Guides and Insights

Weaving tartan: chain-making for the sett pattern

Weaving tartan: chain-making for the sett pattern
By Nick Fiddes

This is the fifth in a series of in-depth articles describing the seven stages of creating a bespoke kilt length at DC Dalgliesh, the world's only specialist hand-crafted tartan weaving mill. Before weaving itself can begin, another job needs to be done. This is to create a new metal link chain for the loom, which helps govern the sequence in which weft threads are selected. Even the semi-automated stages of our production are hand-produced!

The chain on the loom

A chain is made for every job, because each tartan sett is unique. In a sense this chain is a computer program that helps control the order in which shuttles are 'fired' across the loom, which makes the weaving process faster. But it's a very very simple program.

Behind the chain, there is a barrel with six chambers (or "boxes") a bit like an over-sized pistol revolver. The shuttles holding the weft yarns sit in these chambers, with a space each for up to six colours. As the chain moves on one space after each pair of cross threads is woven, it gives the loom only three possible instructions:

Working out the most efficient chain arrangement

to use the same shuttle colour next time,

or the next shuttle in the barrel,

or the previous barrel.

Additional colour changes must be done by hand, stopping the loom to turn the barrel. But this degree of automation is much better than nothing, especially as for efficiency the weavers calculate the most common changes to be done by the chain.

Change bars on the chainThe chain achieves this through a flat metal plate between each link, called a 'change bar'. Each change bar has two possible holes in it. A hole on the left (facing the loom) turns the boxes backwards one step; a hole on the right turns the barrel forwards; and with two holes it stays in the same position. The weaver physically constructs this chain for each weave, attaching sequences of change bars together, using pliers to twist little metal loops as ties. All in the right order of course. Always counting, counting, counting.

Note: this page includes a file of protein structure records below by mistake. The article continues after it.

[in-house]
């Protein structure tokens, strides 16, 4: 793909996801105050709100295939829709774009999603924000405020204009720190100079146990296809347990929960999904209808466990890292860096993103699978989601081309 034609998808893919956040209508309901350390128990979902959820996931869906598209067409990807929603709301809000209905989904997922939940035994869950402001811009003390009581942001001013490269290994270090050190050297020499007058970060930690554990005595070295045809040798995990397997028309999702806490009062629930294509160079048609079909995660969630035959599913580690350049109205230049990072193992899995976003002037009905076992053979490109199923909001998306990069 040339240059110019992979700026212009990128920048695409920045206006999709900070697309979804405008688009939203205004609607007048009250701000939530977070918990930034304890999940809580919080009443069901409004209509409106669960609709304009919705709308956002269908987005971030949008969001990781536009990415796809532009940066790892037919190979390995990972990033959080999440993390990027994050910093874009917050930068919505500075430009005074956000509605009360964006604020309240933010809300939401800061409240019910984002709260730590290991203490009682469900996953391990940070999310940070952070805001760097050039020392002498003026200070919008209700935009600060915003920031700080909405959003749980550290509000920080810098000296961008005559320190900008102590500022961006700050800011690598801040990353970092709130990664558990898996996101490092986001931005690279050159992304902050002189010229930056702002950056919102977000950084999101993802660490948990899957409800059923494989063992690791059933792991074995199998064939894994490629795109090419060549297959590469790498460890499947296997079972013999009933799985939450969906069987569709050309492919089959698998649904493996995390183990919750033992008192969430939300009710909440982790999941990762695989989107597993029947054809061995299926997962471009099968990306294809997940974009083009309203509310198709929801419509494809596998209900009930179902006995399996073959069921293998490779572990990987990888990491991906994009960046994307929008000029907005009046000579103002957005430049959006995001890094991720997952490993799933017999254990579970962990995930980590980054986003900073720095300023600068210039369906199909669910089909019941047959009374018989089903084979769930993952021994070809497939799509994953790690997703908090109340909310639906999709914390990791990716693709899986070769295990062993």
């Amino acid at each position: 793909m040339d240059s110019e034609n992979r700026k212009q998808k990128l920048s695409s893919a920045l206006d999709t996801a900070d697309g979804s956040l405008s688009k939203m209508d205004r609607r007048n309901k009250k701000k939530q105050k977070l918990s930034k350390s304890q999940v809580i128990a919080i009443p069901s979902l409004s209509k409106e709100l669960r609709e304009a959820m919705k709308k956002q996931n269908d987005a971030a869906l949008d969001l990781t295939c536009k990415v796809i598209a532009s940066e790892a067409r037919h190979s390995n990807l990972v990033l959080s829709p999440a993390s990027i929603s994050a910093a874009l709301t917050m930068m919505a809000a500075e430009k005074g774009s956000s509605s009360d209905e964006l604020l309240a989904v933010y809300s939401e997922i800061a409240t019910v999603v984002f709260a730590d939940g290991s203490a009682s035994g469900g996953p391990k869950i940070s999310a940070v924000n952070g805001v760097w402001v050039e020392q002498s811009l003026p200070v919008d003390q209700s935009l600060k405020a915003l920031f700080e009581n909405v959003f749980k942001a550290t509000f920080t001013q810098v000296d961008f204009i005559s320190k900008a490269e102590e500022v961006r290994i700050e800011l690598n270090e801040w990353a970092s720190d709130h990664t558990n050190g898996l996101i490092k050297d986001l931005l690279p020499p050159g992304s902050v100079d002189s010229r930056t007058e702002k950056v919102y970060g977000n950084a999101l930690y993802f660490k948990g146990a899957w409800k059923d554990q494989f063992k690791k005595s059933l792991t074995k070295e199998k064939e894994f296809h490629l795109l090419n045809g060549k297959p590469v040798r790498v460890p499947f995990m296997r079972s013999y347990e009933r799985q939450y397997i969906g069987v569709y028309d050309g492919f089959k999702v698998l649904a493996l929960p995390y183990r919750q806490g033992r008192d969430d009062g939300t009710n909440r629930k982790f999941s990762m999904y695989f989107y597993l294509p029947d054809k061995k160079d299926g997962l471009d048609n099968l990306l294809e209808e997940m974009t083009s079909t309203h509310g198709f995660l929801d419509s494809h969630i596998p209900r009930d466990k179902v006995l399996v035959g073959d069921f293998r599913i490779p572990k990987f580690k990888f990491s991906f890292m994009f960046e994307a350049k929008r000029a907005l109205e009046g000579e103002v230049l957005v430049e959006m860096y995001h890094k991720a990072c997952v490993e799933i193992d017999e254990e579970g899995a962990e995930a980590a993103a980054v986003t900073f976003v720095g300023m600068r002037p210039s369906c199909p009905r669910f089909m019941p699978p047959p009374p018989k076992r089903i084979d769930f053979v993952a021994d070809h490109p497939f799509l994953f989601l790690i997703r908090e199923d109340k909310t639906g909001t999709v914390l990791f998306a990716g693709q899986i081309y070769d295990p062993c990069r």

Unfortunately when a tartan pattern is very complex, the chain becomes too long. Once its dispenser reaches more than about six feet into the air, the chain's own weight becomes too much for the metal loops holding the chain together. Then every single change of colour on the warp can be achieved only by stopping the loom and turning the barrel by hand.

What next?

We recommend also reading the rest of this series. This covers:

  1. Weaving tartan for kilts at DC Dalgliesh
  2. Picking and winding your yarns
  3. Stake-warping your kilt length
  4. Tying-on to the loom
  5. Chain-making for the sett pattern (this item)
  6. Weaving your fabric on the loom
  7. Inspection and hand-darning
  8. Finishing the fabric

Also, if you've found this article interesting and helpful, we'd love if you could help others find it too! Please link to it on your own blog, or your social media. We can't tell you how much we'd appreciate this. Thanks. :-)

Posted in: Guides and Insights